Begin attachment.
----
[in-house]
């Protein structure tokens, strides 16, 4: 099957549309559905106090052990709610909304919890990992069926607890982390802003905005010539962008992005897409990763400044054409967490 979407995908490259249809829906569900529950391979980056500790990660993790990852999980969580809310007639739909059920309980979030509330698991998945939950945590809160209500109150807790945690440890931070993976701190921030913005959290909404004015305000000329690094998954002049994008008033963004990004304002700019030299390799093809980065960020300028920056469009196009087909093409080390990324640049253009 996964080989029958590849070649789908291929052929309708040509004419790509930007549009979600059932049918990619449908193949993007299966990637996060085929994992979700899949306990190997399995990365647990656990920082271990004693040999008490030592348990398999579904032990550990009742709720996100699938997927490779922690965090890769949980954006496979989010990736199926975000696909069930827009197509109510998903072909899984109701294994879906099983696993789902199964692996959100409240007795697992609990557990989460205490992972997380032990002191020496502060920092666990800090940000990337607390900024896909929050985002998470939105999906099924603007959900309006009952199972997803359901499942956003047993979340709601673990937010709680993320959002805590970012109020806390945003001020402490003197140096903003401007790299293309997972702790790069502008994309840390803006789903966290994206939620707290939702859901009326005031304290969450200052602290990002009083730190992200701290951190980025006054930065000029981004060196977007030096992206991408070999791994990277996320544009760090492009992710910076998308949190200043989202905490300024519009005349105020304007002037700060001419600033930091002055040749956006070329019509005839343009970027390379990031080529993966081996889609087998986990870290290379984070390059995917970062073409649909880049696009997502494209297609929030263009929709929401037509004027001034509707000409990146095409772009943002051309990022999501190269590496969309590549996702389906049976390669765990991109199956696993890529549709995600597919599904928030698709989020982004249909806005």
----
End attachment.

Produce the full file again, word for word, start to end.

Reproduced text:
[in-house]
């Protein structure tokens, strides 16, 4: 099957549309559905106090052990709610909304919890990992069926607890982390802003905005010539962008992005897409990763400044054409967490 979407995908490259249809829906569900529950391979980056500790990660993790990852999980969580809310007639739909059920309980979030509330698991998945939950945590809160209500109150807790945690440890931070993976701190921030913005959290909404004015305000000329690094998954002049994008008033963004990004304002700019030299390799093809980065960020300028920056469009196009087909093409080390990324640049253009 996964080989029958590849070649789908291929052929309708040509004419790509930007549009979600059932049918990619449908193949993007299966990637996060085929994992979700899949306990190997399995990365647990656990920082271990004693040999008490030592348990398999579904032990550990009742709720996100699938997927490779922690965090890769949980954006496979989010990736199926975000696909069930827009197509109510998903072909899984109701294994879906099983696993789902199964692996959100409240007795697992609990557990989460205490992972997380032990002191020496502060920092666990800090940000990337607390900024896909929050985002998470939105999906099924603007959900309006009952199972997803359901499942956003047993979340709601673990937010709680993320959002805590970012109020806390945003001020402490003197140096903003401007790299293309997972702790790069502008994309840390803006789903966290994206939620707290939702859901009326005031304290969450200052602290990002009083730190992200701290951190980025006054930065000029981004060196977007030096992206991408070999791994990277996320544009760090492009992710910076998308949190200043989202905490300024519009005349105020304007002037700060001419600033930091002055040749956006070329019509005839343009970027390379990031080529993966081996889609087998986990870290290379984070390059995917970062073409649909880049696009997502494209297609929030263009929709929401037509004027001034509707000409990146095409772009943002051309990022999501190269590496969309590549996702389906049976390669765990991109199956696993890529549709995600597919599904928030698709989020982004249909806005």